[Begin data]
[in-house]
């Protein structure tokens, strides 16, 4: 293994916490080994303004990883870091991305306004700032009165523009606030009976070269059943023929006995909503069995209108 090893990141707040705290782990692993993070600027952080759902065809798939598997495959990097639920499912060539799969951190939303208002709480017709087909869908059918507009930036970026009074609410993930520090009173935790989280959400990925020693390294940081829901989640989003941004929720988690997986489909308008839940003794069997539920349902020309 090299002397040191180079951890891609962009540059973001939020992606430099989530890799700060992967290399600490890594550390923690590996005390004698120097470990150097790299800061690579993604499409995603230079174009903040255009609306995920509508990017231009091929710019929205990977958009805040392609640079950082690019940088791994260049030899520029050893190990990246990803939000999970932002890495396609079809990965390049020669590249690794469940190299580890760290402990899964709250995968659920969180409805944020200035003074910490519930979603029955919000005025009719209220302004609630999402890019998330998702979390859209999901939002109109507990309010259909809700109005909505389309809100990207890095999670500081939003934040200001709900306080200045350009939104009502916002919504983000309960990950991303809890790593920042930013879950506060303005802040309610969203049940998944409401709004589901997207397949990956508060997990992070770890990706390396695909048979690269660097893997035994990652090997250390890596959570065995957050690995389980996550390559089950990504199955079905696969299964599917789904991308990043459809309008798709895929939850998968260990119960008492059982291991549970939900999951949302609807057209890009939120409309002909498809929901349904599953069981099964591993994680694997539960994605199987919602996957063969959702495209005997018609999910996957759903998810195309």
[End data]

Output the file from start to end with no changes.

[in-house]
């Protein structure tokens, strides 16, 4: 293994916490080994303004990883870091991305306004700032009165523009606030009976070269059943023929006995909503069995209108 090893990141707040705290782990692993993070600027952080759902065809798939598997495959990097639920499912060539799969951190939303208002709480017709087909869908059918507009930036970026009074609410993930520090009173935790989280959400990925020693390294940081829901989640989003941004929720988690997986489909308008839940003794069997539920349902020309 090299002397040191180079951890891609962009540059973001939020992606430099989530890799700060992967290399600490890594550390923690590996005390004698120097470990150097790299800061690579993604499409995603230079174009903040255009609306995920509508990017231009091929710019929205990977958009805040392609640079950082690019940088791994260049030899520029050893190990990246990803939000999970932002890495396609079809990965390049020669590249690794469940190299580890760290402990899964709250995968659920969180409805944020200035003074910490519930979603029955919000005025009719209220302004609630999402890019998330998702979390859209999901939002109109507990309010259909809700109005909505389309809100990207890095999670500081939003934040200001709900306080200045350009939104009502916002919504983000309960990950991303809890790593920042930013879950506060303005802040309610969203049940998944409401709004589901997207397949990956508060997990992070770890990706390396695909048979690269660097893997035994990652090997250390890596959570065995957050690995389980996550390559089950990504199955079905696969299964599917789904991308990043459809309008798709895929939850998968260990119960008492059982291991549970939900999951949302609807057209890009939120409309002909498809929901349904599953069981099964591993994680694997539960994605199987919602996957063969959702495209005997018609999910996957759903998810195309």